Back to our hostel, the Funky Green Voyageur, we have the meal of our life with instant noodles cooked in my own specific way. It’s funny how Flo is enjoying it so much! Not that I’ve been known to be a great cook… The hostel is charming and very welcoming (the staff even put some chocolates on our pillows!), we spend our evening writing our travel blogposts next to the fireplace, joking with each other. We even met a lovely German girl, Claire, speaking perfectly fluent French, with whom we talked for hours.
After that day, I nicknamed Florent “Pukeko” because of this famous encounter in Rotorua… I’m still calling him that way more than 5 years later! Cheers bro!
HELL’S GATE & ENCHANTED FOREST
Thanks to my extra hours at the nursery in Kerikeri, I get to spend a whole morning at the Hell’s Gate for free. Hell’s Gate is another geothermal park which combines two experiences: an exploration of the geothermal reserve AND a relaxing moment in a sulphur spa and a private mud pool.
In the reserve, there’s a mud volcano and other fuming, boiling and coloured lakes. After the visit, I’m invited to try out my carving skills, Maori style. I’m quite proud of my kiwi carved in a piece of wood! Afterwards comes the private mud bath experience, where I can finally let out the terrible kid in me and jump into the mud! I end up in the stinky sulphur pool. The whole experience is very relaxing, and Rotorua’s mud is reputed to be very healthy for the skin. Clearly, my skin is now soft and silky… and a bit smelly.
Then, with Flo, we take our beloved rental car to go strolling into the Redwoods (also called Redwoods Whakarewarewa Forest) which is a Sequoia Forest. This forest is huge, and the place is so pretty! There are many strolling paths around, and we randomly choose the green one, the Quarry Lookout Track, a 1h30 loop which leads us deeper into the forest. After a while, the Sequoias are replaced by Ferns and Kauri Trees. New Zealand’s forests are just the best forests ever.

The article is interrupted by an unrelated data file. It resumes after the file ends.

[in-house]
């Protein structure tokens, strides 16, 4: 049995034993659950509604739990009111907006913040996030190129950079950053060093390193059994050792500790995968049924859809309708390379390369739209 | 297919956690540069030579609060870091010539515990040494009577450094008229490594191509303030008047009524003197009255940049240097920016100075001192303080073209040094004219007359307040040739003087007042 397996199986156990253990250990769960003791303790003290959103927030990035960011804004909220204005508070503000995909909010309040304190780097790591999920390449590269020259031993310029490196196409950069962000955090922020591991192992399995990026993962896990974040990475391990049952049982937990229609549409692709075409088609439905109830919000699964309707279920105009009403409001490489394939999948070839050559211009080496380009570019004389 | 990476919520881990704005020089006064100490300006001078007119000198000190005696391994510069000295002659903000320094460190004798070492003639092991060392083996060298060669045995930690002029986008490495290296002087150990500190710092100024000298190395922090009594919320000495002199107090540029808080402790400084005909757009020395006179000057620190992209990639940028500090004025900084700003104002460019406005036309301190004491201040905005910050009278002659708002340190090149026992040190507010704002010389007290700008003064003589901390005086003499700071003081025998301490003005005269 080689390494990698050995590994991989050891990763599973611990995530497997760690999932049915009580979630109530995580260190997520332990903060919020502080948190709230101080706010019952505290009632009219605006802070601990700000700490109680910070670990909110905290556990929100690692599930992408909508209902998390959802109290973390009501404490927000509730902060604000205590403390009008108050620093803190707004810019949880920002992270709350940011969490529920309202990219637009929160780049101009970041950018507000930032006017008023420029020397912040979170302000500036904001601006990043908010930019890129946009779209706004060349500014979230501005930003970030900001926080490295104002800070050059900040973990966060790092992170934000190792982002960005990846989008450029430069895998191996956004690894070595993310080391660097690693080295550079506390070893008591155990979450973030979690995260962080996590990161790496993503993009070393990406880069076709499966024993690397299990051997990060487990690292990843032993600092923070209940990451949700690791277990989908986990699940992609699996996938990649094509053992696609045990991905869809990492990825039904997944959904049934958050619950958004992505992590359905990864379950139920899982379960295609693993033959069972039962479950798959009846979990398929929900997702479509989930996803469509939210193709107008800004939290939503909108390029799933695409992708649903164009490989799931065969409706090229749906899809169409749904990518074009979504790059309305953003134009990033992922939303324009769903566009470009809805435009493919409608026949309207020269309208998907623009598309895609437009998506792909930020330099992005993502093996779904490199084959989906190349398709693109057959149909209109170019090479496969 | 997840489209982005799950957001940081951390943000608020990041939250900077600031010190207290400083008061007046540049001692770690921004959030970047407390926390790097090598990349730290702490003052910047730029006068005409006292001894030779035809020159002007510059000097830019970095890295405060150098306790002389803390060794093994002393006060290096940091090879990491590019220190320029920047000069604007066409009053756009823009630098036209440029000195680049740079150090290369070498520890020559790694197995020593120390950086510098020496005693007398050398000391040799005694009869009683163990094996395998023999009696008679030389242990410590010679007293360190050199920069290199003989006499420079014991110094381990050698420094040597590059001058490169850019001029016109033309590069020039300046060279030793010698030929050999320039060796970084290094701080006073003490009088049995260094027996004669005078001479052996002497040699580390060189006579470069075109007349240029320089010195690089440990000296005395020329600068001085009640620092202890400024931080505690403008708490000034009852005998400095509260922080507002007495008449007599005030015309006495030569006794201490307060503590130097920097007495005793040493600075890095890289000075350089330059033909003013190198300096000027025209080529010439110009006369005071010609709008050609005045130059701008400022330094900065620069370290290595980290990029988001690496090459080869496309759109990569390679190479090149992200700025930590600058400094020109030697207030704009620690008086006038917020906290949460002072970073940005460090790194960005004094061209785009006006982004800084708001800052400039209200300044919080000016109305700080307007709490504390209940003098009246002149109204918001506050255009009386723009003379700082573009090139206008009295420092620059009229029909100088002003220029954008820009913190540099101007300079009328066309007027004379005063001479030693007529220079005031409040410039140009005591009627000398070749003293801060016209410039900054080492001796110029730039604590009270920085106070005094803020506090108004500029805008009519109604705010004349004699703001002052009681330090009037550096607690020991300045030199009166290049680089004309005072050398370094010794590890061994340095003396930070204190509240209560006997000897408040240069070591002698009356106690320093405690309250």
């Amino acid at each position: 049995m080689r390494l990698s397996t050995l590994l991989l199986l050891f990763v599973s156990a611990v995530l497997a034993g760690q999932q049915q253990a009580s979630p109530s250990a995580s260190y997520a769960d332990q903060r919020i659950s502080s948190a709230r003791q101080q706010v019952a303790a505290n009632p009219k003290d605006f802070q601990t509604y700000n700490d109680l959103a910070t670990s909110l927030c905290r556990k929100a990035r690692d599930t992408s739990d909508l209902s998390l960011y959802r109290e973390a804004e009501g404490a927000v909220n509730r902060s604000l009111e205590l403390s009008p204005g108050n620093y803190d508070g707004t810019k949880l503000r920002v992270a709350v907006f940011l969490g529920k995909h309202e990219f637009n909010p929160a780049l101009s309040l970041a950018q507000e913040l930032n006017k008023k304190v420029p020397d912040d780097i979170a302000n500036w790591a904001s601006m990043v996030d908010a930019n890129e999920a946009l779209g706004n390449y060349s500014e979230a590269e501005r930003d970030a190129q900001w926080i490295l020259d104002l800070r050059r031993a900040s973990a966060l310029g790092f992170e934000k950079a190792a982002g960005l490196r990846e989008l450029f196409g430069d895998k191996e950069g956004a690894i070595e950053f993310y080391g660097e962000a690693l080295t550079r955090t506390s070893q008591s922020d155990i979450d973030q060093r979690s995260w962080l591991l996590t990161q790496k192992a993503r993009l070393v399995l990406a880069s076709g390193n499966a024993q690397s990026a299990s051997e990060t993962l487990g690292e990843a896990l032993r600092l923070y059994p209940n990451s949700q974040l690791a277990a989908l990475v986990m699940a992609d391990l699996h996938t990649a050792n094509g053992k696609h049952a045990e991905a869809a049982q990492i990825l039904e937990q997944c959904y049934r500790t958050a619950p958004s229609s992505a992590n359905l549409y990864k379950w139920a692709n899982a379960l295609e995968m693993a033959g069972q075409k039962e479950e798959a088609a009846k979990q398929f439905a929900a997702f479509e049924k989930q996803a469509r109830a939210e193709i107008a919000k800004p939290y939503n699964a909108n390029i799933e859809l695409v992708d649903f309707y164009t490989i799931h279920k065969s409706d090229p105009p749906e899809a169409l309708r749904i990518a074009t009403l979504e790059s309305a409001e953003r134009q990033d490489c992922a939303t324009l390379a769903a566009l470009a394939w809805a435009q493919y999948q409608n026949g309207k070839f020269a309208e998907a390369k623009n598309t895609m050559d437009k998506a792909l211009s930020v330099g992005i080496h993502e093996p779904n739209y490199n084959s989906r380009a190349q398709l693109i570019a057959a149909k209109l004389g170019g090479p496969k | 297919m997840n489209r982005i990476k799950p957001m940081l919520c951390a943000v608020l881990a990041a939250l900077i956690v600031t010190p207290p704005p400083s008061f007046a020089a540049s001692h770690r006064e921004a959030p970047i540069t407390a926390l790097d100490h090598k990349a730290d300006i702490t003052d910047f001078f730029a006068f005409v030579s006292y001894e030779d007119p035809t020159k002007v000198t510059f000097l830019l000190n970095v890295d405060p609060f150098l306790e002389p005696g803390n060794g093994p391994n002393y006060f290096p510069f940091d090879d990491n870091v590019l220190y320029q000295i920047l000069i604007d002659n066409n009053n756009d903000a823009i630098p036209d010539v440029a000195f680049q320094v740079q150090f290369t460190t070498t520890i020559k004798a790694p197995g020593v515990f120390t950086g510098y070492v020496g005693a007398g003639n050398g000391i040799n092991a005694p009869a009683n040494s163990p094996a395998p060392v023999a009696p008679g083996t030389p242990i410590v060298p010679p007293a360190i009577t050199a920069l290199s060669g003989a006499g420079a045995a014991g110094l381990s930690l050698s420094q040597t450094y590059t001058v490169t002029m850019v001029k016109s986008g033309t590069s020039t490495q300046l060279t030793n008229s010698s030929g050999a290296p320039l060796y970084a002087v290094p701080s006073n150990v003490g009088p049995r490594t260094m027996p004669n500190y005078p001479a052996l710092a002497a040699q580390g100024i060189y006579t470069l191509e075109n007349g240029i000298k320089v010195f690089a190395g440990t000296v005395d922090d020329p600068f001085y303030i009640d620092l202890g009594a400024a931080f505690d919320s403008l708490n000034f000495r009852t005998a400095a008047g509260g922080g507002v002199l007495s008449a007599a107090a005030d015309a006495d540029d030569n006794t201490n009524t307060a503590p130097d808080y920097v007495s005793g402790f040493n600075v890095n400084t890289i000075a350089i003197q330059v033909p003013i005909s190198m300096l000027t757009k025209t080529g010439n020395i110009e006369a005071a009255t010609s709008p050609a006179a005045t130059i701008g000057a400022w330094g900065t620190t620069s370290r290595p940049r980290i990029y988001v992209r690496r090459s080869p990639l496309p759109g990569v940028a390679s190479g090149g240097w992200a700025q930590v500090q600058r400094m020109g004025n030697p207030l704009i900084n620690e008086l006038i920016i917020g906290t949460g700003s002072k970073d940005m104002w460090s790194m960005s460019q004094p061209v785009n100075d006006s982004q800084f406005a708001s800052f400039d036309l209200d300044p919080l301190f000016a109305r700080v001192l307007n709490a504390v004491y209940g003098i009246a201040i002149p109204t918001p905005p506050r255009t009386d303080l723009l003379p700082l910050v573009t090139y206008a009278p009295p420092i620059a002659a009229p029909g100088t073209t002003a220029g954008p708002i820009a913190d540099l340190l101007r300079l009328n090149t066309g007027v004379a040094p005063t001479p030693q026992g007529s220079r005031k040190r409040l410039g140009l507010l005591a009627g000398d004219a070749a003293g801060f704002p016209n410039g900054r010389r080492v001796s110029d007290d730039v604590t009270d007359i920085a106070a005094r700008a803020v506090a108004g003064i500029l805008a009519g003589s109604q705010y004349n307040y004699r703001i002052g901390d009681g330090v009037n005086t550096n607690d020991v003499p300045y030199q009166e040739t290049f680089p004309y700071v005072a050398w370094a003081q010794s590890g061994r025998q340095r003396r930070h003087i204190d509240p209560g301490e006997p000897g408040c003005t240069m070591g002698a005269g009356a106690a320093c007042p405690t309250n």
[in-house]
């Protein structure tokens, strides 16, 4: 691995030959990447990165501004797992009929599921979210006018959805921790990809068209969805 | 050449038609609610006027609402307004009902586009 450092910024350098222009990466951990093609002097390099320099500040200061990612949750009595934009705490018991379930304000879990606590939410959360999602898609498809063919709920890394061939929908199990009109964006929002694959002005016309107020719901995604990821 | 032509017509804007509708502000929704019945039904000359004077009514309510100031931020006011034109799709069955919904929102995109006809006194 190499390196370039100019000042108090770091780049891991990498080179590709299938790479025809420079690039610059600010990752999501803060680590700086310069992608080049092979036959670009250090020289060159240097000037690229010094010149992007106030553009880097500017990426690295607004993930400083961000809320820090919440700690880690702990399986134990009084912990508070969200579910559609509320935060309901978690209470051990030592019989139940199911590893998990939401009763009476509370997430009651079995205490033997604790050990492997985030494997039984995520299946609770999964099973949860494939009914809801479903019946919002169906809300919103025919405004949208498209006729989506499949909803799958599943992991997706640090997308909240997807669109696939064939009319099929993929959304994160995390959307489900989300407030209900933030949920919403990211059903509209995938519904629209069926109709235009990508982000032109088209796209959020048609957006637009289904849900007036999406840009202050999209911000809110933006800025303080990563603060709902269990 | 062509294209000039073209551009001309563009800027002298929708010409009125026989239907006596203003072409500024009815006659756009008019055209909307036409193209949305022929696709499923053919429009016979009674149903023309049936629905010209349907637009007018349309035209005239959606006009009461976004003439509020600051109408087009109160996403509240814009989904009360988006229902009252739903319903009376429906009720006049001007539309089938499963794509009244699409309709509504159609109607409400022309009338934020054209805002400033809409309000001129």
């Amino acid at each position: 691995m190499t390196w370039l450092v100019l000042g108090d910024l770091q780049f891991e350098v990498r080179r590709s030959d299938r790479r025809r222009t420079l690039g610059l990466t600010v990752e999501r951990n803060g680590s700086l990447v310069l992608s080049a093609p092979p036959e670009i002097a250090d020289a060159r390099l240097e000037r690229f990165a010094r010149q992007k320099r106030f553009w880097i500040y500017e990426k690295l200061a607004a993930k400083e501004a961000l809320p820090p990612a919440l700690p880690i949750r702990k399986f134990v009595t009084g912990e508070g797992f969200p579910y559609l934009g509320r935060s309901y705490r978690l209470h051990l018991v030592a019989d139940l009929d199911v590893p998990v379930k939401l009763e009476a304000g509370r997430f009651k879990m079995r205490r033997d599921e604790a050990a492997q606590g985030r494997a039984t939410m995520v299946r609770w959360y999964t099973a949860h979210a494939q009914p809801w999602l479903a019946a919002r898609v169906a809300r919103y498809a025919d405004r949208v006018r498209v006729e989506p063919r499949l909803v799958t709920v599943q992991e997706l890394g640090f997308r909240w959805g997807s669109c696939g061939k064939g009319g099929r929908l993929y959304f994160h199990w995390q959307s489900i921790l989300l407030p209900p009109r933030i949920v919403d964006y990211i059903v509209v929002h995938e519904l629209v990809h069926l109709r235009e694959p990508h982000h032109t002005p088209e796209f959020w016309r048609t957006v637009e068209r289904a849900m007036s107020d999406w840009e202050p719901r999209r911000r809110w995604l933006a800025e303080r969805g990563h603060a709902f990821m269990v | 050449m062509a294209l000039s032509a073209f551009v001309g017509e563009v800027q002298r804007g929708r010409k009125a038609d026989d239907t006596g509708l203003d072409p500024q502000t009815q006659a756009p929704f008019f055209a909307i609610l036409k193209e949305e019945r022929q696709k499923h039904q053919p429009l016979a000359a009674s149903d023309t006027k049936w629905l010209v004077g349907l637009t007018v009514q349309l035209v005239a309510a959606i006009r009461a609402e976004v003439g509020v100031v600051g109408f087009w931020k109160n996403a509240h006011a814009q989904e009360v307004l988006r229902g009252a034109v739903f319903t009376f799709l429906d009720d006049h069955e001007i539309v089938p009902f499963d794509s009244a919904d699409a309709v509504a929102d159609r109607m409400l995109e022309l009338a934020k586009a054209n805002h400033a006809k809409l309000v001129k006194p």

And we want some more. Let’s go hiking around the Blue Lake (also called Tikitapu Lake) then! It feels good to be this active and to have a partner with whom going hiking.
OHINEMUTU, A MAORI VILLAGE
The next day is our last day in Rotorua. Before raising our thumbs to get to Taupo, we stroll around one last time with our micro car until Ohinemutu, a small traditional Maori village. There are paths painted on the ground as to not get too close to boiling or dangerous places. The Maori have a unique way of cooking, called hangi, where they dig a hole in the ground to get their food steamed. Now that we can see smokes coming out of the sewers, we get a better understanding of this tradition.
Ohinemutu used to be the city centre of the Rotorua region back in the early 1870s. The traditional meeting house, (marae in the Mauri language), called Tamatekapua, is carved with Paua Shells and exquisite drawings. The marae are traditional Maori buildings in which they gather for social meetings and activities, it’s forbidden to enter here without an invitation.
Rotorua, you’re weird and peculiar with your smoky and stinky stuff everywhere.
Rotorua, I think I’ve fallen in love with you. You stink, but you’re so pretty. I get a small heartache when I’m leaving you. I would have loved to spend some more time discovering you.
Next step: hitchhiking to Taupo Lake!
LET’S GO THERE:
Wai-O-Tapu, 201 Waiotapu Loop Road, RD 3, Rotorua
Hell’s Gate, 351 State Highway 30, Tikitere, Rotorua
Redwoods, Long Mile Road, Rotorua
Blue Lake, Tarawera Road, Rotorua
Funky Green Voyageur Backpackers, 4 Union Street, Rotorua
Kuirau Park, Pukuatua Street & Ranolf Street, Rotorua
Ohinemutu, Mataiawhea St, Ohinemutu, Rotorua
BONUS: In Rotorua, Florent taught me how to cook Spaghettis on toast, New-Zealand style! Well, it wasn’t as bad as it looks, to be honest!